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  Mathematically: What is SUSY?

+ 2 like - 0 dislike

Wikipedia says:

In particle physics, supersymmetry (often abbreviated SUSY) is a symmetry that relates elementary particles of one spin to other particles that differ by half a unit of spin and are known as superpartners. In a theory with unbroken supersymmetry, for every type of boson there exists a corresponding type of fermion with the same mass and internal quantum numbers (other than spin), and vice-versa. There is only indirect evidence for the existence of supersymmetry [...]

I want a mathematical explanation of SUSY.

This post imported from StackExchange Physics at 2014-03-07 16:41 (UCT), posted by SE-user Neo
asked Feb 9, 2013 in Theoretical Physics by Neo (30 points) [ no revision ]

3 Answers

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Mathematically, SUSY begins with the supersymmetry algebra, a Lie superalgebra, which is itself a special case of a more general class of algebras called graded Lie algebras. Of central importance is the supersymmetry algebra referred to as the super-Poincare algebra that extends the Poincare algebra to include supersymmetry "charges" and their anticommutators.

In the context of physics, one studies field theories, both classical and quantum, that exhibit invariance under some action of supersymmetry algebras on fields and Hilbert spaces of these theories. As a result, representations of supersymmetry algebras are especially important in physics.

I would highly recommend that you look at THIS set of notes written by Sohnius, one of the original supersymmetry masters and co-discoverers of THIS famous and important theorem which really motivates why supersymemtry is all the rage in physics. The notes talk about representations of supersymmetry algebras in a lot of detail, and the clarity of the prose is top-notch if you ask me.

Addendum. I almost forgot, you also hear the word "superspace" which is a construction that physicists use to, among other things, make constructing manifestly supersymmetric Lagrangians easier. The mathematics behind this is supermanifolds.

Lastly, there is some discussion of these things on math.SE, see for example

http://math.stackexchange.com/questions/1204/why-are-superalgebras-so-important http://math.stackexchange.com/questions/51274/motivation-for-supermanifolds

Hope that helps!


This post imported from StackExchange Physics at 2014-03-07 16:41 (UCT), posted by SE-user joshphysics
answered Feb 9, 2013 by joshphysics (835 points) [ no revision ]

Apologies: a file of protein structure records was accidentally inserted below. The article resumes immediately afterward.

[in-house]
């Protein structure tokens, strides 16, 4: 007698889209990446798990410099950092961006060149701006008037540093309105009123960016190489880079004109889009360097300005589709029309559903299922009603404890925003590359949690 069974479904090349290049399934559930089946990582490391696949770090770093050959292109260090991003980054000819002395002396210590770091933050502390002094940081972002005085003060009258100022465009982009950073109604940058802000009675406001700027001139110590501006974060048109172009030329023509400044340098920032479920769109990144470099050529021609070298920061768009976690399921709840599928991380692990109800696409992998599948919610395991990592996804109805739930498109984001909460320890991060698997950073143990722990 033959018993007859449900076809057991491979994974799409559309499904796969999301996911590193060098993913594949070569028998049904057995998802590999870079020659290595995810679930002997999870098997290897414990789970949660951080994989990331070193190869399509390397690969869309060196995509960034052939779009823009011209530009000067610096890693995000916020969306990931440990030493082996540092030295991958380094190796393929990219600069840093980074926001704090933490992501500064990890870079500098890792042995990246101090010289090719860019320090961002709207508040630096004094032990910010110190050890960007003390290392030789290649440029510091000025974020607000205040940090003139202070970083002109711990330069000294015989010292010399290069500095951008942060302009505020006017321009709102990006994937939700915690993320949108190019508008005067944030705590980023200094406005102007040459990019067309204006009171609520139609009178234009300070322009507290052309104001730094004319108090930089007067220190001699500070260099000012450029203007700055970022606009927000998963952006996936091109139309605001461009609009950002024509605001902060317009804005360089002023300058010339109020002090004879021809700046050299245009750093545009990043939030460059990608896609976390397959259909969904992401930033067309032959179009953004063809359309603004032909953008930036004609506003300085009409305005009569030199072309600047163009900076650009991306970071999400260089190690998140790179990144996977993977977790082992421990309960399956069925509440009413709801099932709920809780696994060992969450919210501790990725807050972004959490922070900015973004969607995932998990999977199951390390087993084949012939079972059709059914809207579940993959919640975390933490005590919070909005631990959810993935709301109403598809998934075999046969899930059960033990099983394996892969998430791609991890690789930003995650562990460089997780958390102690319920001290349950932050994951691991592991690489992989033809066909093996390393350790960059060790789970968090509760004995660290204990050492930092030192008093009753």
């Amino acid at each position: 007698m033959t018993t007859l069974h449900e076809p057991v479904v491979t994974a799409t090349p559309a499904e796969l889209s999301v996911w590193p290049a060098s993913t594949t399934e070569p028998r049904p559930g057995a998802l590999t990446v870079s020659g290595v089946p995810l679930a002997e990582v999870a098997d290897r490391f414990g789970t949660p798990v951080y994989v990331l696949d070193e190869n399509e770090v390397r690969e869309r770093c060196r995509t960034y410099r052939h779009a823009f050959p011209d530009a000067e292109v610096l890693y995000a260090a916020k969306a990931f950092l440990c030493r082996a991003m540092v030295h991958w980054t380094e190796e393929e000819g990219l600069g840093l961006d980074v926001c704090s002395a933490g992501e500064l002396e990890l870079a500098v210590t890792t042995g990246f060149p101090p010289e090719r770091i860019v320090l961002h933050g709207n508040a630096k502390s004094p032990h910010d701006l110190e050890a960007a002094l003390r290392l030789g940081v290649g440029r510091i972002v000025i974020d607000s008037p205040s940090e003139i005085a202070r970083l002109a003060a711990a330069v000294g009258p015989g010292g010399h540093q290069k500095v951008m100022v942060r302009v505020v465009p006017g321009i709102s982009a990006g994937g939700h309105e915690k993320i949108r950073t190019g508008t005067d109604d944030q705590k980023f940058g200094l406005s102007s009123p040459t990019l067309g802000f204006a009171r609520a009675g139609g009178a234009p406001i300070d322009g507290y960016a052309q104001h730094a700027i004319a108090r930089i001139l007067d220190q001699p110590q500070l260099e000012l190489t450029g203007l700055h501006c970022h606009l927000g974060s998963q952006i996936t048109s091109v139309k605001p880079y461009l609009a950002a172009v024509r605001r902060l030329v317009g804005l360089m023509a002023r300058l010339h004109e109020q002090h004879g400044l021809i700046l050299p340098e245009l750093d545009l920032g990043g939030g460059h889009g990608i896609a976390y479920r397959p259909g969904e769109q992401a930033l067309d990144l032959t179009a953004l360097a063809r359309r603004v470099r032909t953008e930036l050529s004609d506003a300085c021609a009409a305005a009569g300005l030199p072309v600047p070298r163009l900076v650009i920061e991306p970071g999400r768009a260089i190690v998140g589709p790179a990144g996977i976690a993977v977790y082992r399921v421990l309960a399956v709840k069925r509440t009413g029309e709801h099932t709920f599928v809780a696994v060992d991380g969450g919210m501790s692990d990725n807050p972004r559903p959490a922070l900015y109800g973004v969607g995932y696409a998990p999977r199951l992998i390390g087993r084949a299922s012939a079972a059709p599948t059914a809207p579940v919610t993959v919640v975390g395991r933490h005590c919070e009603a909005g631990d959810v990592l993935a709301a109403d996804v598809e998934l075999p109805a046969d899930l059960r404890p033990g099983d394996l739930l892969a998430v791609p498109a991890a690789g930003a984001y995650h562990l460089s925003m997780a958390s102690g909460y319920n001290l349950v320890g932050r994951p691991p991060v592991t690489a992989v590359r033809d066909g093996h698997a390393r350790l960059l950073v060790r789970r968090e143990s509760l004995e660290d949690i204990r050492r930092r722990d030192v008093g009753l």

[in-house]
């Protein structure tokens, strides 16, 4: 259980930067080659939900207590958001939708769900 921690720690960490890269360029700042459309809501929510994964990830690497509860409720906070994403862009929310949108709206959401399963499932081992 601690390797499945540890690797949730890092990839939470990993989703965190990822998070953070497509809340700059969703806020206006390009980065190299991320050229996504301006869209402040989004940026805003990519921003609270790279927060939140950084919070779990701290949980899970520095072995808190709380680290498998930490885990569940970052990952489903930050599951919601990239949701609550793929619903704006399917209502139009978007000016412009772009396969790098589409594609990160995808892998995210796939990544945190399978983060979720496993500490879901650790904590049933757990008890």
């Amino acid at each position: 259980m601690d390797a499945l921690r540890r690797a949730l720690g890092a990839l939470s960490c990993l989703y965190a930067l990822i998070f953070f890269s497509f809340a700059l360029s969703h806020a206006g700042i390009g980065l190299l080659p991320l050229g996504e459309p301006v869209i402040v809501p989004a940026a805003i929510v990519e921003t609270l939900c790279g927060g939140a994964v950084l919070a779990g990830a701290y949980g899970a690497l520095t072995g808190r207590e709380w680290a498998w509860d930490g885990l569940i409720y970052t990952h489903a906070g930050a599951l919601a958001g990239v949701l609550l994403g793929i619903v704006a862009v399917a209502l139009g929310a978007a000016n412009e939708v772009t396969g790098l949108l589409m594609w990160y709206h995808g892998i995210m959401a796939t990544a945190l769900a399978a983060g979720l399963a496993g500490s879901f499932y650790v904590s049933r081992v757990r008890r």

By the way, superspace in the form of super-Minkowski space is right there in the super-Poincare algebra, being the quotient of that by the Lorentz sub-algebra (ncatlab.org/nlab/show/super+Poincare+Lie+algebra).

This post imported from StackExchange Physics at 2014-03-07 16:41 (UCT), posted by SE-user Urs Schreiber
@UrsSchreiber Interesting stuff. Thanks for the link!

This post imported from StackExchange Physics at 2014-03-07 16:41 (UCT), posted by SE-user joshphysics
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In addition to what Joshua said in his nice answer, may favorite (simplified) point of view is looking at a SUSY transformation as a coordinate transformation (translation) in superspace

$$ x' = x + a + \frac{i}{2}\zeta\sigma^{\mu}\bar{\theta} - \frac{i}{2}\theta\sigma^{\mu}\bar{\zeta}$$

$$ \theta'= \theta + \zeta $$

$$ \bar{\theta}'= \bar{\theta} + \bar{\zeta} $$

with $\theta$ and $\bar{\theta}$ denoting the additional Grassmanian coordinates.

The supersymmetry generators or supercharges, when written down as differential operators, contain momentum operators in both, the "usual" even spacetime coordinates and the odd Grassmann coordinates

$$ Q_a = i\partial_a -\frac{1}{2}(\sigma^{\mu})_{a\dot{b}}\bar{\theta}^{\dot{b}}\partial_{\mu}$$

$$ \bar{Q}^{\dot{a}} = i\bar{\partial}^{\dot{a}} -\frac{1}{2}(\bar{\sigma}^{\mu})^{\dot{a}b}\theta_b\partial_{\mu}$$

Where $\partial_a = \frac{\partial}{\partial\theta^a}$ and $\bar{\partial}^{\dot{a}} = \frac{\partial}{\partial\bar{\theta_{\dot{a}}}}$ are the derivatives along the Grassmanian coordinates.

A nice and very readable introduction to the superspace formalism can for example be found in Ch 11 of this book.

This post imported from StackExchange Physics at 2014-03-07 16:41 (UCT), posted by SE-user Dilaton
answered Feb 13, 2013 by Dilaton (6,240 points) [ no revision ]
+ 0 like - 0 dislike


There are two types of ; worldsheet supersymmetry, and spacetime supersymmetry

Worldsheet supersymmetry

The Ramond-Neveu-Schwarz formalism has explicit worldsheet supersymmetry. Since the RNS Action is given by adding the Polyakov Action to the Dirac action, it is given by:

$${{\mathsf{\mathcal{L}}}_ {RNS}}=\frac{T}{2} h^{\alpha \beta} \left( \partial_\alpha X^\mu \partial_\beta X^\nu +i\hbar c_0 \bar{\psi_\mu} \not{\partial} \psi^\mu \right) g_{\mu\nu}$$

The supersymmetric transformations on the worldsheet can therefore be (almost trivially, by taking variations of this above action) shown to be:

$$\begin{gathered} \delta {X^\mu } \to \bar \epsilon {\psi ^\mu } ; \\ \delta {\psi ^\mu } \to - i \not \partial {X^\mu }\epsilon \\ \end{gathered} $$

Spacetime Supersymmetry

The Green-Schwarz formalism, or the , are with explicit spacetime supersymmetry. The supersymmetric transformations on spacetime are (which is rather intuitive if you compare this to the RNS Worldsheet supersymmetry transformations) given by:

$$\begin{gathered} \delta {\Theta ^{Aa}} \leftrightarrow {\varepsilon ^{Aa}} ; \\ \delta {X^\mu } \leftrightarrow {{\bar \varepsilon }^A}{\gamma ^\mu }{\Theta ^A} ; \\ \end{gathered} $$

answered Sep 18, 2013 by dimension10 (1,985 points) [ revision history ]
edited Jan 31, 2015 by dimension10

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